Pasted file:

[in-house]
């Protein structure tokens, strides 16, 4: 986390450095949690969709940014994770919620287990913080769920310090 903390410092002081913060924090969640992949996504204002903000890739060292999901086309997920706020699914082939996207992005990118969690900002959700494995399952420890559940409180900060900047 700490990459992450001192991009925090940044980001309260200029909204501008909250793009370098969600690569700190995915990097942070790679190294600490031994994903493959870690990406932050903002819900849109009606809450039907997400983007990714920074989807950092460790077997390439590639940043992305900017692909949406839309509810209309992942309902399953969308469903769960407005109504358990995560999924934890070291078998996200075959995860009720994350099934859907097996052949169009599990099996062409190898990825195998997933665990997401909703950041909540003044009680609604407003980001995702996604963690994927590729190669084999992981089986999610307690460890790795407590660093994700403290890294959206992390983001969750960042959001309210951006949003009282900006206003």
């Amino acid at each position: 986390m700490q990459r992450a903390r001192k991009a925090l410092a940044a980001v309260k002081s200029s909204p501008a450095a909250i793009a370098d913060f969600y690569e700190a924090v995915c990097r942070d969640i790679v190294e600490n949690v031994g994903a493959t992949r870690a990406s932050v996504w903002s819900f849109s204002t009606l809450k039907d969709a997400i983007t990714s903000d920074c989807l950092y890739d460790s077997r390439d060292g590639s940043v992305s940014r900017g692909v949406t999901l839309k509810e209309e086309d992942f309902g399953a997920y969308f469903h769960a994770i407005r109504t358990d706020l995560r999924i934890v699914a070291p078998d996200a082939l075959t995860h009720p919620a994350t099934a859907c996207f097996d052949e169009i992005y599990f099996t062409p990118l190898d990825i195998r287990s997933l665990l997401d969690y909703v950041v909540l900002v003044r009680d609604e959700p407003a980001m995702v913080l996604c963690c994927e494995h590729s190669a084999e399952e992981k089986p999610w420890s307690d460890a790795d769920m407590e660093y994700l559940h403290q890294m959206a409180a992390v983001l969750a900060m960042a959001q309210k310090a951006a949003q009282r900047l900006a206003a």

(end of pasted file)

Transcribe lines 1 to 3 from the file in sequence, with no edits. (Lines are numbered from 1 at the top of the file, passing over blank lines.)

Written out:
[in-house]
């Protein structure tokens, strides 16, 4: 986390450095949690969709940014994770919620287990913080769920310090 903390410092002081913060924090969640992949996504204002903000890739060292999901086309997920706020699914082939996207992005990118969690900002959700494995399952420890559940409180900060900047 700490990459992450001192991009925090940044980001309260200029909204501008909250793009370098969600690569700190995915990097942070790679190294600490031994994903493959870690990406932050903002819900849109009606809450039907997400983007990714920074989807950092460790077997390439590639940043992305900017692909949406839309509810209309992942309902399953969308469903769960407005109504358990995560999924934890070291078998996200075959995860009720994350099934859907097996052949169009599990099996062409190898990825195998997933665990997401909703950041909540003044009680609604407003980001995702996604963690994927590729190669084999992981089986999610307690460890790795407590660093994700403290890294959206992390983001969750960042959001309210951006949003009282900006206003």
């Amino acid at each position: 986390m700490q990459r992450a903390r001192k991009a925090l410092a940044a980001v309260k002081s200029s909204p501008a450095a909250i793009a370098d913060f969600y690569e700190a924090v995915c990097r942070d969640i790679v190294e600490n949690v031994g994903a493959t992949r870690a990406s932050v996504w903002s819900f849109s204002t009606l809450k039907d969709a997400i983007t990714s903000d920074c989807l950092y890739d460790s077997r390439d060292g590639s940043v992305s940014r900017g692909v949406t999901l839309k509810e209309e086309d992942f309902g399953a997920y969308f469903h769960a994770i407005r109504t358990d706020l995560r999924i934890v699914a070291p078998d996200a082939l075959t995860h009720p919620a994350t099934a859907c996207f097996d052949e169009i992005y599990f099996t062409p990118l190898d990825i195998r287990s997933l665990l997401d969690y909703v950041v909540l900002v003044r009680d609604e959700p407003a980001m995702v913080l996604c963690c994927e494995h590729s190669a084999e399952e992981k089986p999610w420890s307690d460890a790795d769920m407590e660093y994700l559940h403290q890294m959206a409180a992390v983001l969750a900060m960042a959001q309210k310090a951006a949003q009282r900047l900006a206003a």